Union Assemblies Decreased in Tehran, Deputy Police Chief Claims
Radio Farda September 05, 2020
Hamid Hodavand, the Deputy Commander of Tehran's Law Enforcement, said that in the first five months of the current Iranian calendar year (beginning March 20, 2020), the number of union-related assemblies in Tehran dropped by 27 percent, compared with the same period in 2019.
The state-run Iran Students News Agency (ISNA) quoted Hodavand on Friday, September 4, as saying that the number of calls for protest rallies in the Iranian capital city also dropped by 19 percent.
Hodavand's statement comes shortly after Hossein Zolfaqari, the Security Deputy of Iran's Interior Ministry, claimed on September 1 that authorities had tracked 1,702 online calls for protest since the beginning of the year, a 227 percent increase compared with the first five months of the previous Iranian calendar year.
Zolfaqari did not provide any data or statistics surrounding the purported increase in protest calls around Iran, though his and Hodavand's claims suggest that protest-related activity in Iran decreased in Tehran this year while increasing elsewhere in the country.
Neither Hodavand nor Zolfaqari mentioned the impact of coronavirus pandemic on Iranian citizens calling for protests or holding union assemblies, considering Iran's status as the epicenter of the deadly virus in the region since February.
Protest rallies and demonstrations against the Islamic Republic in Iran have gained significant momentum since late 2018, particularly the November 2019 anti-regime protests that rocked the clergy-dominated country. President Hassan Rouhani, himself a mid-ranking cleric, admitted that Iran was experiencing one of its most challenging years since the downfall of Iran's pro-West monarch in 1979.
Based on Iran's constitution, people are free to hold peaceful rallies. Nevertheless, the Iranian security forces, backed by the members of Special Units, the IRGC, and plainclothesmen, have always suppressed gatherings with an iron hand, killing, wounding, and arresting thousands of protesters.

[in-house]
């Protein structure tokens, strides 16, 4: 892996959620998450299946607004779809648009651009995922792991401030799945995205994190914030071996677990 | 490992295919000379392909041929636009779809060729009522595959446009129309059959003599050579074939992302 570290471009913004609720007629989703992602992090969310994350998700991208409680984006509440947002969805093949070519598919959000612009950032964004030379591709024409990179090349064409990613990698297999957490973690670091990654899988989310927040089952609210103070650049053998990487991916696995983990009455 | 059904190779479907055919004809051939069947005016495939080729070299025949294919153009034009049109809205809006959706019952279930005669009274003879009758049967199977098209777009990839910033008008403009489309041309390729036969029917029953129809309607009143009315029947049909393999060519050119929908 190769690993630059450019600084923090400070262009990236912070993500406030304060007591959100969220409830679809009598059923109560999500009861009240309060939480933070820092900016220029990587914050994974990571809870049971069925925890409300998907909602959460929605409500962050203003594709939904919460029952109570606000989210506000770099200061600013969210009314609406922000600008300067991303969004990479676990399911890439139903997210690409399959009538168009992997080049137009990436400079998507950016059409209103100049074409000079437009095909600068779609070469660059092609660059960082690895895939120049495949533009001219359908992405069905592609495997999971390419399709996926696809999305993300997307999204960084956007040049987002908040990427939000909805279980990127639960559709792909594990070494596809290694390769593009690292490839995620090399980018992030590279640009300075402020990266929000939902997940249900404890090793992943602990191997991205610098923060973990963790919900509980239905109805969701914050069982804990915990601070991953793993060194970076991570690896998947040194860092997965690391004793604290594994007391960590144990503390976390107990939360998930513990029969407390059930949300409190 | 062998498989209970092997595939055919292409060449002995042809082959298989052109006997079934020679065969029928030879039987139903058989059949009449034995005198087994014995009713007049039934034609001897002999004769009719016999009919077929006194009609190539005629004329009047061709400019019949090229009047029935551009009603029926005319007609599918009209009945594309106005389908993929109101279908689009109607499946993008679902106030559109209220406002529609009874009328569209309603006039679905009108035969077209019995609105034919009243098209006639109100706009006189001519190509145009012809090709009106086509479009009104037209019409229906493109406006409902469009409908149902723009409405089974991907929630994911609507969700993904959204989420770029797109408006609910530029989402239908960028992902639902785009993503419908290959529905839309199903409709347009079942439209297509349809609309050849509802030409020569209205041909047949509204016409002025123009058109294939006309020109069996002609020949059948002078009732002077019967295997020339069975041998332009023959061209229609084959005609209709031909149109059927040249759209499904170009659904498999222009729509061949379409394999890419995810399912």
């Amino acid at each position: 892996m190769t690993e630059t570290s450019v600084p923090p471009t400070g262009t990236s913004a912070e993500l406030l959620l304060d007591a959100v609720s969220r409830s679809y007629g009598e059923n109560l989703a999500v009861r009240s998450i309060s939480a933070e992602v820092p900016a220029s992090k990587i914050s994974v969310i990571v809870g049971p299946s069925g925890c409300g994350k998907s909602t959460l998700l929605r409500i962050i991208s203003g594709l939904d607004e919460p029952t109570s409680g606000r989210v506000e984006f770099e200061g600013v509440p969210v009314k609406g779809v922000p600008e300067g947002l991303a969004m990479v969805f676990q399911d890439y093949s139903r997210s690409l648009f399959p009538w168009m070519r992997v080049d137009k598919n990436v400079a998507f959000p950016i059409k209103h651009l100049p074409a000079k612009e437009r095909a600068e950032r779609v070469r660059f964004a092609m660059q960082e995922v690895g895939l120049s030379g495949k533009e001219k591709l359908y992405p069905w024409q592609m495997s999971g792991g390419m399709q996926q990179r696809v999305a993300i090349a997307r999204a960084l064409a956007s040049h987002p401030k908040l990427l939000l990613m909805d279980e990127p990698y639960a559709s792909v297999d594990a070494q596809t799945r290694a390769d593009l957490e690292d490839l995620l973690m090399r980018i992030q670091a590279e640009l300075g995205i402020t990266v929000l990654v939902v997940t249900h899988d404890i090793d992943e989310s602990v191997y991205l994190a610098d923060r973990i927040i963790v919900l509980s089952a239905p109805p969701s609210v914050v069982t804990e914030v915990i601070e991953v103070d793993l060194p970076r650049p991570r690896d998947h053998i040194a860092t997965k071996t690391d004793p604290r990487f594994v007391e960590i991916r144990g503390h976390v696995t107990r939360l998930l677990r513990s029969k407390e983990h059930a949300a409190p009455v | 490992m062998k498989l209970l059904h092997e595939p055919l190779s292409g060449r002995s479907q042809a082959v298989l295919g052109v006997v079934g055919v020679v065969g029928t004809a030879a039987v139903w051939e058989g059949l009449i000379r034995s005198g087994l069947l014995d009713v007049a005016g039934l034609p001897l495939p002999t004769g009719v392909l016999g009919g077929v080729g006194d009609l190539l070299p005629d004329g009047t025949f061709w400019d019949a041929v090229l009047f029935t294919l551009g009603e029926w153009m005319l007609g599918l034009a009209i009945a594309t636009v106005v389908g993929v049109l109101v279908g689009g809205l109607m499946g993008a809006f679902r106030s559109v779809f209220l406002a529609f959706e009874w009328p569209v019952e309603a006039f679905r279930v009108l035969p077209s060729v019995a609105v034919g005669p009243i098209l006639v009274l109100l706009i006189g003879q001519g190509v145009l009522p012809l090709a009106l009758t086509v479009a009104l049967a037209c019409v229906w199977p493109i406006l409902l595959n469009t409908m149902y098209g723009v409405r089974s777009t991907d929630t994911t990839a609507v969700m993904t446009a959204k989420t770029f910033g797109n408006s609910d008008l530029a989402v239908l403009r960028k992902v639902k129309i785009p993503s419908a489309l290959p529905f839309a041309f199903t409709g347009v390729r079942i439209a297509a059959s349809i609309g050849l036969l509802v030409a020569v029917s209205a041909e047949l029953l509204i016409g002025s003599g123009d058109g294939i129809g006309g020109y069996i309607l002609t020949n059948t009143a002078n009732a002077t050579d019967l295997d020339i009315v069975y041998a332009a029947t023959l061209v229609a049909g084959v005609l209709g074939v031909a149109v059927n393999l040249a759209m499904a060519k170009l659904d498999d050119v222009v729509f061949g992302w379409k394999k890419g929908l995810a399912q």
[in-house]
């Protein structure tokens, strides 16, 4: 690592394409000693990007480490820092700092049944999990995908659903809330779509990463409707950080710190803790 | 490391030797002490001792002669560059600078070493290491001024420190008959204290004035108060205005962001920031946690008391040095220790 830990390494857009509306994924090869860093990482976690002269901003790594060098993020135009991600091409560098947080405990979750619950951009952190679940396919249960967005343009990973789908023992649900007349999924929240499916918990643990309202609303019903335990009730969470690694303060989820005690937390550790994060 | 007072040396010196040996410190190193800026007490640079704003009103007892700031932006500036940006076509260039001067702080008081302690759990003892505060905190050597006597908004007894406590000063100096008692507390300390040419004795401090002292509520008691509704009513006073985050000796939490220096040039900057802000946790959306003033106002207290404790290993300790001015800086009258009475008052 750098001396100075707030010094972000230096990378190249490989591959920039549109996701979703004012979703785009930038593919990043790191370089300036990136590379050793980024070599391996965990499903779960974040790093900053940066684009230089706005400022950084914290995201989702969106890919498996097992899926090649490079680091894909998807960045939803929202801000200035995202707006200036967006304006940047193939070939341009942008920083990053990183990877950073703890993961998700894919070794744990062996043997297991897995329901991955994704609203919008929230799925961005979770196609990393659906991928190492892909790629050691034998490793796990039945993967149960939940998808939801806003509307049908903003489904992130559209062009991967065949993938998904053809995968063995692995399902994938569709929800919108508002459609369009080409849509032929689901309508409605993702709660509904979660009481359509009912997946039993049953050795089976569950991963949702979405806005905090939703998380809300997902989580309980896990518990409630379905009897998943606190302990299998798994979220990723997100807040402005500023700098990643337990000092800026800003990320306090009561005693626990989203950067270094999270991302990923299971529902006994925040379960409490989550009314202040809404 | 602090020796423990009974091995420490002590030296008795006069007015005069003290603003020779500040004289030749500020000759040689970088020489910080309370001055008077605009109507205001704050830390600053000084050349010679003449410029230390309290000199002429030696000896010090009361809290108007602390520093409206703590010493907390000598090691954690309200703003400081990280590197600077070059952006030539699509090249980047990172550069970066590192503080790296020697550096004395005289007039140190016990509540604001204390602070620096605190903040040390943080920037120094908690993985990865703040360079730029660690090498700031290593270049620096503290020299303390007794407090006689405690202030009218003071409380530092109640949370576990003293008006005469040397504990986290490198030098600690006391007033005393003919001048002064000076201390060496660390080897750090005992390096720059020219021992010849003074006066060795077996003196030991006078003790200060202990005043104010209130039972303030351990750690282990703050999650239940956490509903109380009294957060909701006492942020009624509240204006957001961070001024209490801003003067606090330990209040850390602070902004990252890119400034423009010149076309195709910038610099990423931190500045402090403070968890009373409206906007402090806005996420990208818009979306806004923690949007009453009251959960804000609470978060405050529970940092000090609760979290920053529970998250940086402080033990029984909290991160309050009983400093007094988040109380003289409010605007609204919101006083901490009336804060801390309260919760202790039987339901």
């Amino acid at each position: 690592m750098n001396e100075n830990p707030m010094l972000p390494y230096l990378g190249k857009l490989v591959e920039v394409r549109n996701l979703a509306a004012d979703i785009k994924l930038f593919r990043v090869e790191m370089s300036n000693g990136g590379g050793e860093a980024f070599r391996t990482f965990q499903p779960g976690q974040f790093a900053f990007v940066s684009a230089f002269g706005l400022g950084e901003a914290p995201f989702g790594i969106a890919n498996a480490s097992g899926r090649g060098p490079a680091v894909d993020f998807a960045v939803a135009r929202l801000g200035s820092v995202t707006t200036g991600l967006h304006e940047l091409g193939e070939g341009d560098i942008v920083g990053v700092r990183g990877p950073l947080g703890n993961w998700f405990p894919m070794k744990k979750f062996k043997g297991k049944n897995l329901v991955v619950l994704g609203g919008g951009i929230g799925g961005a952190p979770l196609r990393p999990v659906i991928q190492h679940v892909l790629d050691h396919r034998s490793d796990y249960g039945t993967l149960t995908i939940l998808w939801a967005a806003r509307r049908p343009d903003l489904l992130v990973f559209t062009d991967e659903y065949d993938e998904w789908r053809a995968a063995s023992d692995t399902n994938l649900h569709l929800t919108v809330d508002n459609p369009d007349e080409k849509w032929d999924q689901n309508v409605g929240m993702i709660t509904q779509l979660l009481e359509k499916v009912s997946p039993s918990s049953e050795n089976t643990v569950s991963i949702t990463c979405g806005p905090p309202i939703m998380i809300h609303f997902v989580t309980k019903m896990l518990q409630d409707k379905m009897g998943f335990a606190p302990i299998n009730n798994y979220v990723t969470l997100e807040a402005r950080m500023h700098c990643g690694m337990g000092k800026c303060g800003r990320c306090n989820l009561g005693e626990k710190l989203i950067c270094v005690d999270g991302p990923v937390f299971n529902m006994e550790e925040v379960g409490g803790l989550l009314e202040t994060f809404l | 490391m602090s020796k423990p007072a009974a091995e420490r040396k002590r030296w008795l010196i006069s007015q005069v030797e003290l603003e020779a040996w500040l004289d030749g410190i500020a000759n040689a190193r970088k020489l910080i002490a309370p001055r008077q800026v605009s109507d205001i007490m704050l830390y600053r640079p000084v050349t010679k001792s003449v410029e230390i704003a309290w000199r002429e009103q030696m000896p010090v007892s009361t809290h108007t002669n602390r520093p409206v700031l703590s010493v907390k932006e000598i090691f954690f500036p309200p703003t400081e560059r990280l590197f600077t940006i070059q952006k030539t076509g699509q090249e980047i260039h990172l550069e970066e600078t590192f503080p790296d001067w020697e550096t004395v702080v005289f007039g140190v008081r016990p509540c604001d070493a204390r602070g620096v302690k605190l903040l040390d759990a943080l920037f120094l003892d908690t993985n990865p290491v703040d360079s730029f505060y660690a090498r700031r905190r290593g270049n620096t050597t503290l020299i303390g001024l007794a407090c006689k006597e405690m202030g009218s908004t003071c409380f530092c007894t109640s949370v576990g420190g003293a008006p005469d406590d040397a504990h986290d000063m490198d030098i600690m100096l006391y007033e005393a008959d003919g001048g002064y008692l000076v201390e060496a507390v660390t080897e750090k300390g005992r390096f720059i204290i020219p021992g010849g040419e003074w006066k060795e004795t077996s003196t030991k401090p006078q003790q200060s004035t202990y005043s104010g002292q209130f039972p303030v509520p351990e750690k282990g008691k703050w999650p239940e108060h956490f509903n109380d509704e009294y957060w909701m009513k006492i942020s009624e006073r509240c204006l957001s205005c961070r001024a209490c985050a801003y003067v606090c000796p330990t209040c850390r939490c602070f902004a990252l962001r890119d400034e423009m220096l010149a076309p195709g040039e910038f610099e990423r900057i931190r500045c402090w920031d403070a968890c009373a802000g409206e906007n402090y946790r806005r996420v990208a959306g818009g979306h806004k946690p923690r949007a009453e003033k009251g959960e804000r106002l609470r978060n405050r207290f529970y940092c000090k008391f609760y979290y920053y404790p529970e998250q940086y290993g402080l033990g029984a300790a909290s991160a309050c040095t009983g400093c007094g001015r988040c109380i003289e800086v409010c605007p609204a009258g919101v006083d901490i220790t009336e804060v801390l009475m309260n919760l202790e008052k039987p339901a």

In an 80-page report, Amnesty International said last Wednesday that punishments for arrested protesters in November 2019 included beatings, floggings, electric shocks, stress positions, mock executions, waterboarding, sexual violence, forced administration of chemical substances and deprivation of medical care.
The report said Iranian authorities also conducted "grossly unfair trials on baseless national security charges" and gave death sentences based on confessions extracted by torture.
Most of the recent protest rallies have been triggered by the economic stressors on Iranian citizens. Meanwhile, the entities directly supervised by the Islamic Republic are tax-exempt and enjoy almost unlimited privileges.
In September 2019, just two months before the mid-November uprising, Behzad Nabavi, a former Minister and member of Iran's Majlis parliament, claimed in an interview that approximately sixty percent of the Iranian economy is controlled by the Razavi Economic Foundation led by Ayatollah Ali Khamenei, along with the IRGC and the fearsome Ministry of Intelligence.
All these Khamenei-related entities are tax-exempt, and government organizations are not permitted to go through their books.
Copyright (c) 2020. RFE/RL, Inc. Reprinted with the permission of Radio Free Europe/Radio Liberty, 1201 Connecticut Ave., N.W. Washington DC 20036.
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